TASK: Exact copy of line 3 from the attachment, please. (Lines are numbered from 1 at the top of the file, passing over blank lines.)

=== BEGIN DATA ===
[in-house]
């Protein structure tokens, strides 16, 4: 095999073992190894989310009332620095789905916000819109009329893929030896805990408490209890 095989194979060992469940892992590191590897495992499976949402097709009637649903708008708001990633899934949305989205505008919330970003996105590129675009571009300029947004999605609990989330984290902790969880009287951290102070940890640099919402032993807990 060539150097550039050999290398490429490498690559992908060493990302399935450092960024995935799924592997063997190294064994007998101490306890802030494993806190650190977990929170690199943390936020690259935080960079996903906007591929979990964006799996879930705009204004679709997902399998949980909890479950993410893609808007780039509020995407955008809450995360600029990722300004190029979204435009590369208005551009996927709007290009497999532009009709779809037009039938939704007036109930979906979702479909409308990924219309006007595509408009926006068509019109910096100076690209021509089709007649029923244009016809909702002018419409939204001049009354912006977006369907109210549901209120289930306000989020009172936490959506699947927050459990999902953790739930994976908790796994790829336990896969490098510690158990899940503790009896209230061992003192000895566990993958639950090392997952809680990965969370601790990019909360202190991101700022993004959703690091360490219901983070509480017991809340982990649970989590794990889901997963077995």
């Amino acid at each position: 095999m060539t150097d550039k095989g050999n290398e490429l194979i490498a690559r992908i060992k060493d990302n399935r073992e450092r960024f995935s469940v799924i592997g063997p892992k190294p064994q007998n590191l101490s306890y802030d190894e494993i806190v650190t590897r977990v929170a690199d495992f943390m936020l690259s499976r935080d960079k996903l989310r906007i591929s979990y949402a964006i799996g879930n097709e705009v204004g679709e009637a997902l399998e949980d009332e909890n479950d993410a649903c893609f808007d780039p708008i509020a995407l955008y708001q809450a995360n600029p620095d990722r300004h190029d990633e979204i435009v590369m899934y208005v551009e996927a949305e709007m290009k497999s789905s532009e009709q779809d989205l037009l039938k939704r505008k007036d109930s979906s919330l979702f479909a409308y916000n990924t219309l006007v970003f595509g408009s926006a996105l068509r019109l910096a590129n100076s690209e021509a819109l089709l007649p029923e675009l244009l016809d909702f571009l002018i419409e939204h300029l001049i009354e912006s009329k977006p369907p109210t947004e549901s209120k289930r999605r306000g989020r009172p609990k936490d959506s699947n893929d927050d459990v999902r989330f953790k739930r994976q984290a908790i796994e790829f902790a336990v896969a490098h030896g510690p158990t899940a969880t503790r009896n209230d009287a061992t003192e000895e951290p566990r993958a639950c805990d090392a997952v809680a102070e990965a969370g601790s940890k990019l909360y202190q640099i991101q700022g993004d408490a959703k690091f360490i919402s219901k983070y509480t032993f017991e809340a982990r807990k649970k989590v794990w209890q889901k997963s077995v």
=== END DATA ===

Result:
């Amino acid at each position: 095999m060539t150097d550039k095989g050999n290398e490429l194979i490498a690559r992908i060992k060493d990302n399935r073992e450092r960024f995935s469940v799924i592997g063997p892992k190294p064994q007998n590191l101490s306890y802030d190894e494993i806190v650190t590897r977990v929170a690199d495992f943390m936020l690259s499976r935080d960079k996903l989310r906007i591929s979990y949402a964006i799996g879930n097709e705009v204004g679709e009637a997902l399998e949980d009332e909890n479950d993410a649903c893609f808007d780039p708008i509020a995407l955008y708001q809450a995360n600029p620095d990722r300004h190029d990633e979204i435009v590369m899934y208005v551009e996927a949305e709007m290009k497999s789905s532009e009709q779809d989205l037009l039938k939704r505008k007036d109930s979906s919330l979702f479909a409308y916000n990924t219309l006007v970003f595509g408009s926006a996105l068509r019109l910096a590129n100076s690209e021509a819109l089709l007649p029923e675009l244009l016809d909702f571009l002018i419409e939204h300029l001049i009354e912006s009329k977006p369907p109210t947004e549901s209120k289930r999605r306000g989020r009172p609990k936490d959506s699947n893929d927050d459990v999902r989330f953790k739930r994976q984290a908790i796994e790829f902790a336990v896969a490098h030896g510690p158990t899940a969880t503790r009896n209230d009287a061992t003192e000895e951290p566990r993958a639950c805990d090392a997952v809680a102070e990965a969370g601790s940890k990019l909360y202190q640099i991101q700022g993004d408490a959703k690091f360490i919402s219901k983070y509480t032993f017991e809340a982990r807990k649970k989590v794990w209890q889901k997963s077995v």